The drought and heat had their origins during the prior winter. A fast storm track over northern Canada during the winter of 2011-2012 prevented cold air from making many visits into the U.S. and kept the frigid air locked up near the Arctic Circle.
According to Expert Senior Meteorologist Brett Anderson, “This pattern, in turn, resulted in mild Pacific air over much of the U.S. and southern Canada. Additionally, a lack of snow cover over southern Canada then allowed any air coming southward to further warm up before entering the U.S.”
The lack of cold air in the U.S. then greatly limited the intensity of storms during the winter and influenced the form of precipitation. Many stream and river systems are fed by the melting of snow cover and the release of frozen water in the ground through the spring and early summer.
The warm start to the spring allowed some crops to be planted early in the Midwest. However, the soil also dried out very quickly. As the days lengthened and the angle of the sun increased, temperatures climbed much higher than average over the Midwest and occasionally spread into the East as a result of the dry landscape. Many cities over the middle of the nation had weeks of 100-degree temperatures.
From Westword (Alan Prendergast):
Drought contributes not only to wildfires but to the massive pine beetle epidemic that’s raged through the West for more than a decade, as detailed in last June’s feature “The Beetle and the Damage Done.” It’s hardly the only factor involved — warmer temperatures, the beetles’ accelerated reproduction cycle, decades of fire suppression policies, and other forces have contributed to the problem — but drought weakens the trees’ ability to fight off beetle invasions by oozing resin. And that means that, while the epidemic has slowed somewhat because it’s already devoured many of the lodgepole pines the beetles prefer, it doesn’t require that many beetles to take down a drought-weakened host.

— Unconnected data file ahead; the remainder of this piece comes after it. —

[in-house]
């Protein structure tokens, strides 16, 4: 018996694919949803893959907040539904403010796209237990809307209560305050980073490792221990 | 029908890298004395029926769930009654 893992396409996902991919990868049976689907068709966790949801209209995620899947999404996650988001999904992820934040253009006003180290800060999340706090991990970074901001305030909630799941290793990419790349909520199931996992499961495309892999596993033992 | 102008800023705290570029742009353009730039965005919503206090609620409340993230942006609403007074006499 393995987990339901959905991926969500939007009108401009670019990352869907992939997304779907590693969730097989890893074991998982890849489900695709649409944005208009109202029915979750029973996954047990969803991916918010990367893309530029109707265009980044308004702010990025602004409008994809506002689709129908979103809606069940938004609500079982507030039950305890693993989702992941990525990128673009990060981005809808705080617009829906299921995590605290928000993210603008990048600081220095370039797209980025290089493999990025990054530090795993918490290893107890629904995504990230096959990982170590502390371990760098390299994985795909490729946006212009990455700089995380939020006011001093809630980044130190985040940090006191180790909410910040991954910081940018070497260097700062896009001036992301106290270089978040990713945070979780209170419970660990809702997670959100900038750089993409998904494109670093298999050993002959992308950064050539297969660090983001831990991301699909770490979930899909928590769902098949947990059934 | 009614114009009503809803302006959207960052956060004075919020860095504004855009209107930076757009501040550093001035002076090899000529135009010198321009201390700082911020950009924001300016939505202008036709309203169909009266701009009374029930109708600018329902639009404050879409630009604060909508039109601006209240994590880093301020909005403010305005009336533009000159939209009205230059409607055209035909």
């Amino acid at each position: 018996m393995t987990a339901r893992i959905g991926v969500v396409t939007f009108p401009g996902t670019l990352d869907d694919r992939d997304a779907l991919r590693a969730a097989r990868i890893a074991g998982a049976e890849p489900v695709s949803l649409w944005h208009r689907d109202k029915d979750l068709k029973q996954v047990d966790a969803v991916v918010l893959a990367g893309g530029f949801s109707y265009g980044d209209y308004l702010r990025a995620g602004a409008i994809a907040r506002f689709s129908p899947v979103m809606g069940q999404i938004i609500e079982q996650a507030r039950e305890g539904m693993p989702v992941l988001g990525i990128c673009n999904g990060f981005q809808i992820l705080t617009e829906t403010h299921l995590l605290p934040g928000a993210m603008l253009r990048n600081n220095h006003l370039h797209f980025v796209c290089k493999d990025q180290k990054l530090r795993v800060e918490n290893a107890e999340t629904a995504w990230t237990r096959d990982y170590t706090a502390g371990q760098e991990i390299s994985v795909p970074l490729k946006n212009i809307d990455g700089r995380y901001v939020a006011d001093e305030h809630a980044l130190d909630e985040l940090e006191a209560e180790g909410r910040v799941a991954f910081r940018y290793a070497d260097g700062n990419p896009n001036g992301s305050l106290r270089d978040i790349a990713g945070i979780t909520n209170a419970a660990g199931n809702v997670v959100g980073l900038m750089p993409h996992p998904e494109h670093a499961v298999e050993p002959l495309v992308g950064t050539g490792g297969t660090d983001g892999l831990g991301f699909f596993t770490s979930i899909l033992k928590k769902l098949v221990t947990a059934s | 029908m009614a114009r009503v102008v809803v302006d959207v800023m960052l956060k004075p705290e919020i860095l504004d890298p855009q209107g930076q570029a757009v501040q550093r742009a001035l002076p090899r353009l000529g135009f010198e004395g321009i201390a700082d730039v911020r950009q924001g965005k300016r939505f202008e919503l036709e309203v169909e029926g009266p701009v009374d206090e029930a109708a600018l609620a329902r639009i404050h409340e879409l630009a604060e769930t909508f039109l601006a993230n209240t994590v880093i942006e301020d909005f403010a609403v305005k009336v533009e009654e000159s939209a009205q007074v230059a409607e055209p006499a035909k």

A healthier snowpack can help limit the beetle invasion, as well as reduce the fires that are altering the forests around the state. Forest officials are learning how to think long-term about the epidemic and its aftermath, planning for new forests that won’t have quite the vulnerability of our current trees, but that’s a solution decades in the making.
From the Associated Press via the Soo Evening News:
The federal government says preliminary figures show that Lakes Michigan and Huron reached record low water levels in December. Keith Kompoltowicz of the U.S. Army Corp of Engineers tells The Detroit News that the measurements are expected to be made official later in the week. All of the Great Lakes have had lower water levels in the past year because of light snowfall in the winter and light rainfall in the spring. The previous all-time low mean level was set in 1964 at 576.2 feet above sea level. The preliminary mean for December 2012 is 576.15 feet.
From Reuters via Yahoo! News: